CUT SHOTS: CRUNCH TIME
By Tom Feuer
With top level talent gathering for only the second time since last August, one might have expected some major new developments in the beach volleyball world order in the penultimate (at least for Americans) Olympic qualifier in the Moscow Grand Prix. However, there was a lot of familiarity to the men’s and women’s finals.
First off, it was a treat to see the two best women’s teams in the world square off for only a third time. The deck seemed to be stacked against Kerri Walsh Jennings and April Ross going in. After all, Larissa Franca and Talita Antunes had never lost a final in twelve appearances. They had a 2-0 series lead over the Americans. But now after Sunday’s match, it appears as if KWJ and Ross are firmly, squarely in the heads of the Brasilians.
What else could explain a foot fault of all things by Talita, or a throw and multiple shanked passes by Larissa. The pressure KWJ and Ross placed on the Brasilians was immense. Larissa and Talita did not know whom to serve. They started on Walsh-Jennings, then went to Ross and back to KWJ and finally Ross again. Nothing was consistently working. Meanwhile, Kerri’s blocking and hitting, and April’s serving and digging were doing damage to the Brasilian’s psyche. The only thing they could not stop consistently was Larissa’s sublime line shot.
Meanwhile, Kerri and April unveiled low two and backsets to keep the Brasilians off their game. One major positive you do not see from Larissa and Talita when they are down, is the kind of bickering that characterized the relationship when Franca played with her old partner Juliana Felisberta Silva.
By the way, the medal matches of many FIVB tournaments can now be found on Universal HD. If you don’t have the channel already, there is an incremental cost to purchase but it is well worth it. Chris Marlowe and Dain Blanton were on Sunday’s call.
One other thing new this year is the “12 second rule.” For most sideouts, teams are required to put the ball in play within 12 seconds. This rule does not allow for many adjustments during the course of the game so getting and maintaining momentum becomes even more important. There is hardly much time even for televised replays.
On the men’s side, the final was a rematch of the World Championships gold medal slugfest featuring the reigning runners-up, 39-year-old Reinder Nummerdor and his Dutch partner Christiaan Varenhorst, up against gold medalists Bruno and Alison of Brasil. It had not been a particularly stellar year to date for the Dutch. In their four prior tournaments to Moscow, they finished fifth three times and seventeenth once. In pool play, in the Russian capital, they lost twice, to Adrian Gavira/Pablo Herrera of Spain and Vitor Felipe/Alvaro Filho of Brasil. Both matches were very tight. In fact they went three games apiece and the Dutch lost to Vitor Felipe/Alvaro 23-21 in the third in a match that went over an hour, a rarity these days with the new rules.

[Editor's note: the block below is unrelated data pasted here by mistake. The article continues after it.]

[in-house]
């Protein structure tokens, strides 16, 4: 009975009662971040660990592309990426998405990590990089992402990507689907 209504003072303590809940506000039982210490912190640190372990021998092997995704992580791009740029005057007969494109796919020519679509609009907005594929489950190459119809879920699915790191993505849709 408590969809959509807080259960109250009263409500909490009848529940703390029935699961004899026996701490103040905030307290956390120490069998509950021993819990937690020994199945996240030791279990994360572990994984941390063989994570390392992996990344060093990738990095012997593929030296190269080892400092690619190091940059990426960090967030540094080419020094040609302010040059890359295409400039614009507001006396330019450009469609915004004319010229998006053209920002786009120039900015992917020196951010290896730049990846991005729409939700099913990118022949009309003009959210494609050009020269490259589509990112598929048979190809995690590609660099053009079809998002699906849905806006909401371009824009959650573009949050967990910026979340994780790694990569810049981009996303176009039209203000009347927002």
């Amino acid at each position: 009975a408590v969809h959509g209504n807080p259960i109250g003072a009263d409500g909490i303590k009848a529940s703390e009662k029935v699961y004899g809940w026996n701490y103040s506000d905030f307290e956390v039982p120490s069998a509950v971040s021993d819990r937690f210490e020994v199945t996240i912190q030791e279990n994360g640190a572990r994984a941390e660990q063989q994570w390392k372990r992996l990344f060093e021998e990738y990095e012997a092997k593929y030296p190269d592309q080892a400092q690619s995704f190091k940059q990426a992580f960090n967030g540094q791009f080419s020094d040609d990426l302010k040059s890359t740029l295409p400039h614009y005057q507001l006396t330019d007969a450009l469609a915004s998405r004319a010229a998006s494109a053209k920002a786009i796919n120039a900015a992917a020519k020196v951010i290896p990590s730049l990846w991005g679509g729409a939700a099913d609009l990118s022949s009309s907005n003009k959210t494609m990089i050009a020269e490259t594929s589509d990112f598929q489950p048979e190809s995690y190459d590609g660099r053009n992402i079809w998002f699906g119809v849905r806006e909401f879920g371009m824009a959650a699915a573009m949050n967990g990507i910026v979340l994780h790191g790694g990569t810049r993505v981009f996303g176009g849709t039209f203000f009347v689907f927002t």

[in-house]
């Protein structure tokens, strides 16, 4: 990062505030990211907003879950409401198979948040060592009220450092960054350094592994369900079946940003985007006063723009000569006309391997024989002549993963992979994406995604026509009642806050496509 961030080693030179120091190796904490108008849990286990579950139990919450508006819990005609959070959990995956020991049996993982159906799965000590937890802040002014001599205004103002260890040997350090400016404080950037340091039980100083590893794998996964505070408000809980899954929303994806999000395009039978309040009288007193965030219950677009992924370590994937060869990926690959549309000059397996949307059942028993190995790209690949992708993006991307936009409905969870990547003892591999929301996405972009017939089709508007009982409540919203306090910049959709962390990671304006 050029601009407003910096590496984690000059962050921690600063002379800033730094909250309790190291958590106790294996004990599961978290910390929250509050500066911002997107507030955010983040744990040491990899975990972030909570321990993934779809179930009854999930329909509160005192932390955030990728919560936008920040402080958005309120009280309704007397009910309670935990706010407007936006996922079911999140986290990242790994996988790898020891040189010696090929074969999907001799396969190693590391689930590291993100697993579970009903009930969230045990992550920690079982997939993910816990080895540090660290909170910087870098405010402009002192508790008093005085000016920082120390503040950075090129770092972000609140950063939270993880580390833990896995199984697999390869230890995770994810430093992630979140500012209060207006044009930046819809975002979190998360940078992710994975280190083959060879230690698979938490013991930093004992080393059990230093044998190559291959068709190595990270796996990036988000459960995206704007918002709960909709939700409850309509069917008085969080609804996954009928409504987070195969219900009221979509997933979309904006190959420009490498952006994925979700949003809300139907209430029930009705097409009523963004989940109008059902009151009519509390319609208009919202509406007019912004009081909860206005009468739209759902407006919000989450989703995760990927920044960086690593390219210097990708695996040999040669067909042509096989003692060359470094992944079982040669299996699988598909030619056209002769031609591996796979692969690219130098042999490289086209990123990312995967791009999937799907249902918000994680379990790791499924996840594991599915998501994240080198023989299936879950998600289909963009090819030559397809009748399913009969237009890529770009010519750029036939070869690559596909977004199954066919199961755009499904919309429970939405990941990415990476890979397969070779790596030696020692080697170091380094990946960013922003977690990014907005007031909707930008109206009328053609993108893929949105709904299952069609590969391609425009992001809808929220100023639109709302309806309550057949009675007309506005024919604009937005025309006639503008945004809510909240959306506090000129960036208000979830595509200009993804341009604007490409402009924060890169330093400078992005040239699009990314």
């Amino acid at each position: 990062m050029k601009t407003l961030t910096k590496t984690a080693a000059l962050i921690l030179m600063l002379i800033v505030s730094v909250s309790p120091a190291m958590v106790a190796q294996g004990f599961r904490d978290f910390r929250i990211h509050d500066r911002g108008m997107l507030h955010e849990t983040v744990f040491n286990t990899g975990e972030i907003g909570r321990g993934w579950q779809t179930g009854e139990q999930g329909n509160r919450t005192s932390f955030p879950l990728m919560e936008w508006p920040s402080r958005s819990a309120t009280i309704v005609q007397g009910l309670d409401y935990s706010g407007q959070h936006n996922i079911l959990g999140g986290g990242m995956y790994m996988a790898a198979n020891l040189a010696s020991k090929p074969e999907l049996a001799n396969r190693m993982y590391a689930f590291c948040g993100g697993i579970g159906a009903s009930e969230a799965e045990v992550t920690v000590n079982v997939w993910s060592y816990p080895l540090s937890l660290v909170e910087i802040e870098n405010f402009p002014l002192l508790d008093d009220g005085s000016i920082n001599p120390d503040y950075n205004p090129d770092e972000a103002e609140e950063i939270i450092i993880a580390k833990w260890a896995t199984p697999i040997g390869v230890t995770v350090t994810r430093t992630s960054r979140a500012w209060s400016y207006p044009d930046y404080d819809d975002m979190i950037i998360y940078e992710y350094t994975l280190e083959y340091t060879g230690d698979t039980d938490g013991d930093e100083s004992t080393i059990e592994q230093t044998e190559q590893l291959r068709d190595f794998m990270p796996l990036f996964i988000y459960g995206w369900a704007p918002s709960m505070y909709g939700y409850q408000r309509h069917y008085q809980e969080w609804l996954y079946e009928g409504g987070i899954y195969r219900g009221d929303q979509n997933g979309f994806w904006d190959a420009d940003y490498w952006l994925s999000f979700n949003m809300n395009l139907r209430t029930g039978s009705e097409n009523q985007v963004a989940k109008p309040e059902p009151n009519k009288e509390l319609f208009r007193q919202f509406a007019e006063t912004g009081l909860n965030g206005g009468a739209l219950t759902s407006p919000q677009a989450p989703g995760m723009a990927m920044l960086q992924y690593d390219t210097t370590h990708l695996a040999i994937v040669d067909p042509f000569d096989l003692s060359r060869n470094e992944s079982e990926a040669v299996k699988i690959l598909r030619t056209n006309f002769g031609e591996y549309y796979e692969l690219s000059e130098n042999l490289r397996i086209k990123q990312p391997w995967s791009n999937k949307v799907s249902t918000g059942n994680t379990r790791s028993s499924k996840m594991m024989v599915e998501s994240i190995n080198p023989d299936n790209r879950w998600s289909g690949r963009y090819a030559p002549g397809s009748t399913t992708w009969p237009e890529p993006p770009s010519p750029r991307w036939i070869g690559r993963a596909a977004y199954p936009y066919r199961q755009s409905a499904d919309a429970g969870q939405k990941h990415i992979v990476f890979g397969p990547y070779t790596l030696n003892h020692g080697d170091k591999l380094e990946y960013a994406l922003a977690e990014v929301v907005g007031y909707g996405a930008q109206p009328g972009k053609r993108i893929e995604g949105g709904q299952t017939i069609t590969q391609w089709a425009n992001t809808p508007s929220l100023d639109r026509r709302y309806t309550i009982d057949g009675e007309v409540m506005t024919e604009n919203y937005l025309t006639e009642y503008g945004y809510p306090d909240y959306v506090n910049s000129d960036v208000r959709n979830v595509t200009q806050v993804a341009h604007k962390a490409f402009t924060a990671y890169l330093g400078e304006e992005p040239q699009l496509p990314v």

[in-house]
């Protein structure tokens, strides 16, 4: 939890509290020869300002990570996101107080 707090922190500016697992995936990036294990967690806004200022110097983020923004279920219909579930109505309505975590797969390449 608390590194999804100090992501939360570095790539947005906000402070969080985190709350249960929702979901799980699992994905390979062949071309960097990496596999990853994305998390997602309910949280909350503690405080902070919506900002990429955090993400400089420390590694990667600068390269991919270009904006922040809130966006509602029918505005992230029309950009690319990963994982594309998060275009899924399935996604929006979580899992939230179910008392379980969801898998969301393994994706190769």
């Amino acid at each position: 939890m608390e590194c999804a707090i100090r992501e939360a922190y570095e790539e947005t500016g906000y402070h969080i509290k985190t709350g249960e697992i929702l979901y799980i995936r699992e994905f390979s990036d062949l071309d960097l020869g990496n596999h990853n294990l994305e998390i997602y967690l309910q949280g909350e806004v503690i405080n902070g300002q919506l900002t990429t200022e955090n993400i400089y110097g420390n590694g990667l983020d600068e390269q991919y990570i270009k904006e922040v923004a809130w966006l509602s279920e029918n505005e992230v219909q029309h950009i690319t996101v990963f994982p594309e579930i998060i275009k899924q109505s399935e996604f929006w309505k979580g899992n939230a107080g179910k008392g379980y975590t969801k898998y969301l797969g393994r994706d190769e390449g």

In the final, Alison was off his game and the Brasilians lost 17-15 in the third after winning the second game 21-7! However, this was just Bruno and Alison’s third tourney this year and as they peak for Rio they will undoubtedly prove to be a handful.
Meanwhile, on the U.S. front, Casey Patterson/Jake Gibb and Phil Dalhausser/Nick Lucena finally booked their passage to Rio, the former more impressively than the latter. In fact, Gibb and Patterson are really trending in the right direction. They started the season with three ninths on the FIVB circuit, followed consecutively by three fifths and now a fourth place finish. Add to that, a second and a first on the AVP Tour and this very experienced team may yet be a factor in Rio.
Dalhausser and Lucena on the other hand are a riddle, wrapped in an enigma, shrouded in mystery. Just how bad is Nick Lucena’s shoulder? What about Phil’s calf, oblique, and shoulder? When they are healthy they can and should beat anyone not named Bruno and Alison. However, when dinged up they are vulnerable. Paolo Nicolai and Daniele Lupo knocked Phil and Nick out in Moscow, and the Americans finished 17th. Nicolai views Dalhausser as his idol, but boy has he made his idol’s life miserable, knocking Phil and Todd Rogers out of the Olympics four years ago and then eliminating Phil and Nick on Sunday. Moscow has been a tough place for Phil to play of late as he hurt his oblique there last year finishing 25th.
While three of the four USA berths are locked in for Rio, the last one will probably be decided in the final qualifying tournament in Hamburg, Germany next week. Right now Lauren Fendrick and Brooke Sweat (4470 points) are sitting on the last of the 15 automatic Olympic qualification berths with a lot of teams from a lot of countries within striking distance. Right now they are almost five hundred points (490) ahead of Jen Kessy, reigning Olympic silver medalist (with partner April Ross) and Emily Day. Fendrick and Sweat will receive 160 points just for making it into the main draw of the Hamburg Grand Slam which would at the very least increase their point total by 40 (only the top 12 finishes count from April 2015-June 12, 2016). Day and Kessy would need a top finish to eke into the top fifteen and get past Fendrick and Sweat.
Tom Feuer has been a close observer of the sport since 1976. He currently works as the Director of Arizona State’s Cronkite Sports Bureau in Santa Monica, CA and is a Professor of Practice. Prior to that, he was the Executive Producer for Fox Sports West and Prime Ticket in Los Angeles and has won three National Emmy Awards for his work in television.